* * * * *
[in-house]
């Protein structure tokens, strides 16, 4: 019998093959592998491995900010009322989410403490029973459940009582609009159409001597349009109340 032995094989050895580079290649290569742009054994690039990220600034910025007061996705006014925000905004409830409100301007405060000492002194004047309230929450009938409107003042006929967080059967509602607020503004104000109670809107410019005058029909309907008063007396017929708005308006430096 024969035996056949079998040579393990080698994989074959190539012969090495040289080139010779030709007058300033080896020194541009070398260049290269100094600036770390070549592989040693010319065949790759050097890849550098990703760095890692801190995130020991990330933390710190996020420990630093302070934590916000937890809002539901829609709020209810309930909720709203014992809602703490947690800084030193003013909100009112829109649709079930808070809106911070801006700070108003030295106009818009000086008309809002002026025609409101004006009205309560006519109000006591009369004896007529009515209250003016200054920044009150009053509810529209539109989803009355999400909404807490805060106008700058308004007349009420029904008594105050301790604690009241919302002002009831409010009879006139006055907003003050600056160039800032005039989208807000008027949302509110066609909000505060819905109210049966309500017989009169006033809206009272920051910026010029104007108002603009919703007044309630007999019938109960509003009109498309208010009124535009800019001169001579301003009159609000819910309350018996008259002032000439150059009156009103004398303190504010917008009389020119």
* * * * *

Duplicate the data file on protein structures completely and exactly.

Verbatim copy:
[in-house]
């Protein structure tokens, strides 16, 4: 019998093959592998491995900010009322989410403490029973459940009582609009159409001597349009109340 032995094989050895580079290649290569742009054994690039990220600034910025007061996705006014925000905004409830409100301007405060000492002194004047309230929450009938409107003042006929967080059967509602607020503004104000109670809107410019005058029909309907008063007396017929708005308006430096 024969035996056949079998040579393990080698994989074959190539012969090495040289080139010779030709007058300033080896020194541009070398260049290269100094600036770390070549592989040693010319065949790759050097890849550098990703760095890692801190995130020991990330933390710190996020420990630093302070934590916000937890809002539901829609709020209810309930909720709203014992809602703490947690800084030193003013909100009112829109649709079930808070809106911070801006700070108003030295106009818009000086008309809002002026025609409101004006009205309560006519109000006591009369004896007529009515209250003016200054920044009150009053509810529209539109989803009355999400909404807490805060106008700058308004007349009420029904008594105050301790604690009241919302002002009831409010009879006139006055907003003050600056160039800032005039989208807000008027949302509110066609909000505060819905109210049966309500017989009169006033809206009272920051910026010029104007108002603009919703007044309630007999019938109960509003009109498309208010009124535009800019001169001579301003009159609000819910309350018996008259002032000439150059009156009103004398303190504010917008009389020119």